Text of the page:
System that is provided with many UNIX systems, or other graphical systems such as
Microsoft Windows, the RadioShack Color Computer's OS-9 Level II/MultiVue,
Commodore's AmigaOS, Apple's Mac OS, or even IBM's OS/2. The original GUI was
developed at Xerox Palo Alto Research Center in the early '70s (the Alto computer
system) and imitated by many vendors.
Operating systems were originally running directly on the hardware itself, and
provided services to applications. With VM/CMS on System/370, IBM introduced the
notion of virtual machine, where the operating system itself runs under the control of
an hypervisor, instead of being in direct control of the hardware. VMware
popularized this technology on personal computers. Over time, the line between
virtual machines monitors and operating systems was blurred:
• Hypervisors grew more complex, gaining their own application programming
interface, memory management or file system 
• Virtualization becomes a key feature of operating systems, as exemplified by
Hyper-V in Windows Server 2008 or HP Integrity Virtual Machines in HP-UX
• In some systems, such as POWER5 and POWER6-based servers from IBM,
the hypervisor is no longer optional
• Applications have been re-designed to run directly on a virtual machine
In many ways, virtual machine software today plays the role formerly held by the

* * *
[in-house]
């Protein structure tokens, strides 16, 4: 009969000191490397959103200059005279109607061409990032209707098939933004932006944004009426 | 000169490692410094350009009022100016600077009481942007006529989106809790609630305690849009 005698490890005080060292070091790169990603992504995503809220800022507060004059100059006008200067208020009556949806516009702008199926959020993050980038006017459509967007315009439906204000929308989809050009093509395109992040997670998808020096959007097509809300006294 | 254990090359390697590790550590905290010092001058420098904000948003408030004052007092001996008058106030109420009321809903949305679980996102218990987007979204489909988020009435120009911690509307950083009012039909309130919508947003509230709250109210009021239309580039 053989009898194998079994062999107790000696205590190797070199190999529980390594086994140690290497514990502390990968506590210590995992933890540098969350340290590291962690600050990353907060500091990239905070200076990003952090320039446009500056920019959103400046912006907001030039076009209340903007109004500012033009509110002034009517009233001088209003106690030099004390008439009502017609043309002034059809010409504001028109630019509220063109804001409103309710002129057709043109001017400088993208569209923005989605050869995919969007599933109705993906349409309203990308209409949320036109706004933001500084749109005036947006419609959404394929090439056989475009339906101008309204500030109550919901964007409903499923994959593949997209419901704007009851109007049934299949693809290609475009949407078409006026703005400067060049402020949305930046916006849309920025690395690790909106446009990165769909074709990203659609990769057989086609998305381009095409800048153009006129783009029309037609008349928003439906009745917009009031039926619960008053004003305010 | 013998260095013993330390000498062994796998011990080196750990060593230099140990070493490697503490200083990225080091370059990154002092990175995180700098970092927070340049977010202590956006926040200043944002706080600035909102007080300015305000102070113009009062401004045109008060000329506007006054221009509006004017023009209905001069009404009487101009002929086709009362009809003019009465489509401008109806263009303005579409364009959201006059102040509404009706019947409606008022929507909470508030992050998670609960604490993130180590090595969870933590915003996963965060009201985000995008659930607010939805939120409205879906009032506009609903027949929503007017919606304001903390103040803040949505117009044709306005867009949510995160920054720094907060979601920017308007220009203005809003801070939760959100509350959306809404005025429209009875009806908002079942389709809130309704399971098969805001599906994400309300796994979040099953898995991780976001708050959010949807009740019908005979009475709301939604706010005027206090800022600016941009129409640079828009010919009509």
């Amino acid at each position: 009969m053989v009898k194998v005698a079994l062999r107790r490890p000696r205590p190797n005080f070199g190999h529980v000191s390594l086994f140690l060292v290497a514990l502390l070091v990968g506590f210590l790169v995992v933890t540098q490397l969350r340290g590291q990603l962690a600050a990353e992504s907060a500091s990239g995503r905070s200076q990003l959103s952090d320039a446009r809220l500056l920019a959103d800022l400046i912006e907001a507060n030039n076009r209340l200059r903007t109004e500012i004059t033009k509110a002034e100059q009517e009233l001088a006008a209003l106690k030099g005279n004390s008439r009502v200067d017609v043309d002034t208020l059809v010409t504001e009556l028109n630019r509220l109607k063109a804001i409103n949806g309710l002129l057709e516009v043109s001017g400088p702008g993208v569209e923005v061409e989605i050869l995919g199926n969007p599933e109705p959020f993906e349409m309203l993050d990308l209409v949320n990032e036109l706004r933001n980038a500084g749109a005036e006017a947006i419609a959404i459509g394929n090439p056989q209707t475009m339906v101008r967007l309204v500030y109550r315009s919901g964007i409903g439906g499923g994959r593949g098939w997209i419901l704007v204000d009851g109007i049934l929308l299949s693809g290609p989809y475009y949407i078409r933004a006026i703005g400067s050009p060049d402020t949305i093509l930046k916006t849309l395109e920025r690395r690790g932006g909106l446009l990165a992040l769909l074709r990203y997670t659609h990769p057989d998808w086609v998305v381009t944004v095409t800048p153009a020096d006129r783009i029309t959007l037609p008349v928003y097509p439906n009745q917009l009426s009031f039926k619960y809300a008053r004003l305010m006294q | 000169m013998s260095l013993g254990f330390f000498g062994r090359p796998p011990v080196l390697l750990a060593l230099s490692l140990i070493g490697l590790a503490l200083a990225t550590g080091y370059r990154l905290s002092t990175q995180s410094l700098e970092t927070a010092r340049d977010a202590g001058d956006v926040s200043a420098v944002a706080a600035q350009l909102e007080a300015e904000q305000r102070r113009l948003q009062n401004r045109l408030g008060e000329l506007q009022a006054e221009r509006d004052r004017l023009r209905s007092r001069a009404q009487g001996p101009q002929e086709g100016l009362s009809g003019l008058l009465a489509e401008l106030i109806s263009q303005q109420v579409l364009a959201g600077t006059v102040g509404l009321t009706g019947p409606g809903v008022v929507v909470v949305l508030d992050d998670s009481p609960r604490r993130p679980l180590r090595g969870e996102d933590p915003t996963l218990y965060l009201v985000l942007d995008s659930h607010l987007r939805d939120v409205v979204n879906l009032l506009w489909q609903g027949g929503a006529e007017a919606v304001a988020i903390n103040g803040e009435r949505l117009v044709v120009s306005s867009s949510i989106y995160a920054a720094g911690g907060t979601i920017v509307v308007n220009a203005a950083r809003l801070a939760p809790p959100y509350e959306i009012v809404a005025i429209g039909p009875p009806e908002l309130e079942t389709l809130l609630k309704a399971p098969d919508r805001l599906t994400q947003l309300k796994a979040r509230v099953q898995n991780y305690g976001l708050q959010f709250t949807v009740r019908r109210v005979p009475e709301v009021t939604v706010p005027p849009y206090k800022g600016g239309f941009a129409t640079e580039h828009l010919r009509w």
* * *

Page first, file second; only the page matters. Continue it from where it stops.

operating system, including managing the hardware resources (processor, memory, I/
O devices), applying scheduling policies, or allowing system administrators to manage
BASIC FUNCTIONS OF ANY OPERATING SYSTEM
Every computer has an operating system and, regardless of the size and complexity of
the computer and its operating system, all operating systems perform the same basic
These programs coordinate all the computer’s resources including keyboard, mouse,
printer, monitor, storage devices and memory. An operating system creates a file
structure on the computer hard drive where user data can be stored and retrieved.
When a file is saved, the operating system saves it, attaches a name to it, and
remembers where it put the file for future use. The way an operating system
organizes information into files is called the file system. Most operating systems use a
hierarchical file system, which organizes files into directories (folders) under a tree
structure. The beginning of the directory system is called the root directory.
PROVIDING A USER INTERFACE
Users interact with application programs and computer hardware through a user
interface. Almost all operating systems today provide a windows-like Graphical User